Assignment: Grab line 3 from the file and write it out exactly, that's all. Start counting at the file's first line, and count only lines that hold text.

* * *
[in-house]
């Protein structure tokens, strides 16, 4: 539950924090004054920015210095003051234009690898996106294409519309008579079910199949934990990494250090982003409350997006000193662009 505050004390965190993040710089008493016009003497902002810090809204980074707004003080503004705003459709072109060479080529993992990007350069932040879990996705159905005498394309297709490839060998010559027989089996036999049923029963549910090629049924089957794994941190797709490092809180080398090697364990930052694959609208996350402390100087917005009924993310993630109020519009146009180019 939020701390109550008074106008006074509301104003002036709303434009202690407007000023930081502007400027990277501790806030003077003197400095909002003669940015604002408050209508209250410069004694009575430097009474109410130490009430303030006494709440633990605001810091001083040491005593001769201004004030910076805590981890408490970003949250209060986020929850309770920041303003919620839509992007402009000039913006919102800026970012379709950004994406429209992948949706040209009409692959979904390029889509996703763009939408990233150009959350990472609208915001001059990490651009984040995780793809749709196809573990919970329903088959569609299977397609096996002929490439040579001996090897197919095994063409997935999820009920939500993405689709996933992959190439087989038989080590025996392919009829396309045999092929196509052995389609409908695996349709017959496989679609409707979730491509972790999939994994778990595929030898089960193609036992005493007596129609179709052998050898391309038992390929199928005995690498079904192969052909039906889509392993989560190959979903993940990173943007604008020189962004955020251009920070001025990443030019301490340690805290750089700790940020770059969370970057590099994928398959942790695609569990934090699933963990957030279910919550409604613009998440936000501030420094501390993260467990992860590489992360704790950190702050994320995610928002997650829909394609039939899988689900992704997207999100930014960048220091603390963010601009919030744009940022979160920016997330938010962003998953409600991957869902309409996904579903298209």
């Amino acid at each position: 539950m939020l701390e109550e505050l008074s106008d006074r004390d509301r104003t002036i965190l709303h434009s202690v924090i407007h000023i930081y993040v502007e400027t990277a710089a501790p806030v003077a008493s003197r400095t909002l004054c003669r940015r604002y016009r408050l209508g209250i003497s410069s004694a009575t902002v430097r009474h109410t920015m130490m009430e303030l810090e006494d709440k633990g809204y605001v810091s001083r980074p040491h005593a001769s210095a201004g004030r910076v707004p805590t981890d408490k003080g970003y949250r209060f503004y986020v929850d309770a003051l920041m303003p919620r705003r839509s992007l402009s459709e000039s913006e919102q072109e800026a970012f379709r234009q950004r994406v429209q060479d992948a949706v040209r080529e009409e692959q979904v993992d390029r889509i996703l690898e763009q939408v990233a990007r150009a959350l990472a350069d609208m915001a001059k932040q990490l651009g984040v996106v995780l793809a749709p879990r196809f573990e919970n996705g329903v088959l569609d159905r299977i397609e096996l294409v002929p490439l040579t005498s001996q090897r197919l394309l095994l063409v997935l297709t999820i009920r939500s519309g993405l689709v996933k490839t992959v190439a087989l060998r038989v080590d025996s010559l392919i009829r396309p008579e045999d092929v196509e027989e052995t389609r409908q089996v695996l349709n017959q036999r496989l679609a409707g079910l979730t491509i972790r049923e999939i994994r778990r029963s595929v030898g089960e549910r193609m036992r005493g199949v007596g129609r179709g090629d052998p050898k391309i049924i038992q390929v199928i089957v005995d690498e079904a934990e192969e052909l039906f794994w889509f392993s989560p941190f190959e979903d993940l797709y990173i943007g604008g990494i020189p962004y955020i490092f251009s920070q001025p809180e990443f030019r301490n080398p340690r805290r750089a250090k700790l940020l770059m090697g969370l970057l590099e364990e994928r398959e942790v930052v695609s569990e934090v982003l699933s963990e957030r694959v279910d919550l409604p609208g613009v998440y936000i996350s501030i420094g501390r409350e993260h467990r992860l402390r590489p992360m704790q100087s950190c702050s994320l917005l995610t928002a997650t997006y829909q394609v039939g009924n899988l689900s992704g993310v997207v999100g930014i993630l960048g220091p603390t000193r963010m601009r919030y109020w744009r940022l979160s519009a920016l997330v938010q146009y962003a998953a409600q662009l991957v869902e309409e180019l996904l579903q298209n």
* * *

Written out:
């Amino acid at each position: 539950m939020l701390e109550e505050l008074s106008d006074r004390d509301r104003t002036i965190l709303h434009s202690v924090i407007h000023i930081y993040v502007e400027t990277a710089a501790p806030v003077a008493s003197r400095t909002l004054c003669r940015r604002y016009r408050l209508g209250i003497s410069s004694a009575t902002v430097r009474h109410t920015m130490m009430e303030l810090e006494d709440k633990g809204y605001v810091s001083r980074p040491h005593a001769s210095a201004g004030r910076v707004p805590t981890d408490k003080g970003y949250r209060f503004y986020v929850d309770a003051l920041m303003p919620r705003r839509s992007l402009s459709e000039s913006e919102q072109e800026a970012f379709r234009q950004r994406v429209q060479d992948a949706v040209r080529e009409e692959q979904v993992d390029r889509i996703l690898e763009q939408v990233a990007r150009a959350l990472a350069d609208m915001a001059k932040q990490l651009g984040v996106v995780l793809a749709p879990r196809f573990e919970n996705g329903v088959l569609d159905r299977i397609e096996l294409v002929p490439l040579t005498s001996q090897r197919l394309l095994l063409v997935l297709t999820i009920r939500s519309g993405l689709v996933k490839t992959v190439a087989l060998r038989v080590d025996s010559l392919i009829r396309p008579e045999d092929v196509e027989e052995t389609r409908q089996v695996l349709n017959q036999r496989l679609a409707g079910l979730t491509i972790r049923e999939i994994r778990r029963s595929v030898g089960e549910r193609m036992r005493g199949v007596g129609r179709g090629d052998p050898k391309i049924i038992q390929v199928i089957v005995d690498e079904a934990e192969e052909l039906f794994w889509f392993s989560p941190f190959e979903d993940l797709y990173i943007g604008g990494i020189p962004y955020i490092f251009s920070q001025p809180e990443f030019r301490n080398p340690r805290r750089a250090k700790l940020l770059m090697g969370l970057l590099e364990e994928r398959e942790v930052v695609s569990e934090v982003l699933s963990e957030r694959v279910d919550l409604p609208g613009v998440y936000i996350s501030i420094g501390r409350e993260h467990r992860l402390r590489p992360m704790q100087s950190c702050s994320l917005l995610t928002a997650t997006y829909q394609v039939g009924n899988l689900s992704g993310v997207v999100g930014i993630l960048g220091p603390t000193r963010m601009r919030y109020w744009r940022l979160s519009a920016l997330v938010q146009y962003a998953a409600q662009l991957v869902e309409e180019l996904l579903q298209n």